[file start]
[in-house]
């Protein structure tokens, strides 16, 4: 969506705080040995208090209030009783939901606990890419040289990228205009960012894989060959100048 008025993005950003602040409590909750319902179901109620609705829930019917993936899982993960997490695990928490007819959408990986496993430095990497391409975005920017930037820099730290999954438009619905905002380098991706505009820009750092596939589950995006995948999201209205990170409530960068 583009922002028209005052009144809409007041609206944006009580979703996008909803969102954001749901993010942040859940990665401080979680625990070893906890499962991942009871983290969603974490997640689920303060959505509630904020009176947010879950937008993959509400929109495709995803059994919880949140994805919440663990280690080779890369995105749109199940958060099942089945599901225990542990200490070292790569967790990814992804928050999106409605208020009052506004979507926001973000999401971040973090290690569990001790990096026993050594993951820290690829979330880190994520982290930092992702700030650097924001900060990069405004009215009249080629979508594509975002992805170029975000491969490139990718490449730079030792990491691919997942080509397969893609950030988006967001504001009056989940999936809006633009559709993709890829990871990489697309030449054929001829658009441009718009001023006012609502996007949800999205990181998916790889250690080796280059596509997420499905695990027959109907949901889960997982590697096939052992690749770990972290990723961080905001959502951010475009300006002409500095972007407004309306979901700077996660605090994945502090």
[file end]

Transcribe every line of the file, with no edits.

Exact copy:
[in-house]
């Protein structure tokens, strides 16, 4: 969506705080040995208090209030009783939901606990890419040289990228205009960012894989060959100048 008025993005950003602040409590909750319902179901109620609705829930019917993936899982993960997490695990928490007819959408990986496993430095990497391409975005920017930037820099730290999954438009619905905002380098991706505009820009750092596939589950995006995948999201209205990170409530960068 583009922002028209005052009144809409007041609206944006009580979703996008909803969102954001749901993010942040859940990665401080979680625990070893906890499962991942009871983290969603974490997640689920303060959505509630904020009176947010879950937008993959509400929109495709995803059994919880949140994805919440663990280690080779890369995105749109199940958060099942089945599901225990542990200490070292790569967790990814992804928050999106409605208020009052506004979507926001973000999401971040973090290690569990001790990096026993050594993951820290690829979330880190994520982290930092992702700030650097924001900060990069405004009215009249080629979508594509975002992805170029975000491969490139990718490449730079030792990491691919997942080509397969893609950030988006967001504001009056989940999936809006633009559709993709890829990871990489697309030449054929001829658009441009718009001023006012609502996007949800999205990181998916790889250690080796280059596509997420499905695990027959109907949901889960997982590697096939052992690749770990972290990723961080905001959502951010475009300006002409500095972007407004309306979901700077996660605090994945502090």